To Do Something Useful

Jonelle Ocloo is dedicated to helping immigrants, both on and off the clock

Published in 2021 Maryland Super Lawyers Magazine

When Jonelle Ocloo immigrated to the United States from Ghana with her family, it was a relatively smooth process. “My dad was a university professor,” she says. “He was sponsored by his employer, and we came here with our green cards in hand.”

But for many immigrants, the path to citizenship is fraught with hurdles. Some people are seeking asylum, danger at their backs; others see their cases backlogged for years. Immigration law is on par with tax law in complexity—“the rules are constantly changing,” Ocloo says—and gaining access to legal representation can be challenging. “It can be really difficult for people who already may be dealing with a new country, a new culture, and, for many, a second language.”

So Ocloo goes out of her way to help. 

“I recall my father saying, ‘Make sure you do something useful for society,’” she says. “You have these people who want to be part of America and they want to contribute to the fabric of American life. They want to bring their skills and contribute. … So I see it as something that I can do that’s good for society and also good for the clients that I serve.”

She got involved with the American Immigration Lawyers Association, organizing citizenship clinics in D.C., Virginia and Maryland, at which immigrants could meet with pro bono lawyers to help with their citizenship applications. As part of that project, she discovered FIRN, the Foreign-Born Information and Referral Network. “I live in Howard County, my business is in Howard County,” Ocloo says. “So it just seemed a natural fit when I found out that there was this great nonprofit right there in my backyard.”

FIRN offers programs that help immigrants with things like counseling, health and social services, language translation and interpreting, and pro bono legal services. Ocloo has been on the organization’s board of directors since 2016, and this year has been focused on helping FIRN set its strategic plan, “looking at what’s on the horizon in immigration and how FIRN can best tailor services to be able to help,” she says.

Then there’s the Association of Ghanaian Lawyers of America, where she brings her immigration law expertise to the body’s monthly free legal clinics, alongside lawyers who work in other practices areas. And Catholic Charities USA, where Ocloo takes on pro bono immigration cases. “A lot of the cases I take from them tend to be victims of domestic violence,” she says.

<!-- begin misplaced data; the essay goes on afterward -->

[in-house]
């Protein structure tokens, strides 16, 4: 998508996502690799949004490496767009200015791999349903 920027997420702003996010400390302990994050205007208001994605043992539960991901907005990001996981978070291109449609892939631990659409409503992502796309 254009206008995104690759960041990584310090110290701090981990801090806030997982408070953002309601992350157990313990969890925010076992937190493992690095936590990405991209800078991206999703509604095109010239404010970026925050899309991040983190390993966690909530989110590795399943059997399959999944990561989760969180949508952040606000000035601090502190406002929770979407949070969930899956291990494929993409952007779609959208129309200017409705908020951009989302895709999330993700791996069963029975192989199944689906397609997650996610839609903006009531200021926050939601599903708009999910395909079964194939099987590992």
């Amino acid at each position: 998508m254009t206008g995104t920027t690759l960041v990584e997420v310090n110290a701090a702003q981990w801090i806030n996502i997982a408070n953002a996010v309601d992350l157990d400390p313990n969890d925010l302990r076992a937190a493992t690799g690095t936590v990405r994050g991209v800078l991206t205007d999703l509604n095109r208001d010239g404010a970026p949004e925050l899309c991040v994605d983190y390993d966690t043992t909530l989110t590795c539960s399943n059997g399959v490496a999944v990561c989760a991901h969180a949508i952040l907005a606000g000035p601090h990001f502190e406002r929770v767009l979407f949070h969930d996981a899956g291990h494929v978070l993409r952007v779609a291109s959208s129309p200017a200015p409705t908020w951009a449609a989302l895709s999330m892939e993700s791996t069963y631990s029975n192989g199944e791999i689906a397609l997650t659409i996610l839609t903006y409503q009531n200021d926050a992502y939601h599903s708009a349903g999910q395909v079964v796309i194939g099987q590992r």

She recalls one case involving a woman who was staying in a women’s shelter, whose husband, a U.S. citizen, had severely beaten and threatened to kill her. “And once he took away her cellphone, she’s basically cut off from whatever social network she might have built,” she says. The case took almost four years, but the woman was able to get a work permit and a job, then a green card. She finished school and even brought her children from her home country—another case Ocloo helped with—and they were able to go to college. “It really makes me feel good to know that I could change the course of someone’s life,” she says.

She gives monthly pro bono consults and produces weekly videos on her YouTube channel, LOJO Immigration, delivering information on immigration and the ever-changing rules, “particularly with the [Trump] administration,” she says. And, naturally, she takes on pro bono cases—which, she notes, can be more complicated, considering their circumstances.

One such matter involved an Afghani refugee who needed help bringing her children to the U.S. from a refugee camp in another country. The mother had been a child bride and never had the chance at an education. “So having to fill out 20-page immigration forms with someone who never learned to read or write in their own country before they came here, it’s tough,” Ocloo says.

Why does she do it? 

“I firmly believe that to whom much is given, much is required,” Ocloo says. “Everyone deserves a fair chance at the system, not just people who can afford it.” 


Want to Get Involved?

If helping build culture and community sounds like your idea of time well-spent, reach out to FIRN for more information on where your skill set might come in handy. Contact the Columbia office at (410) 992-1923 or the Laurel office at (410) 880-5917.

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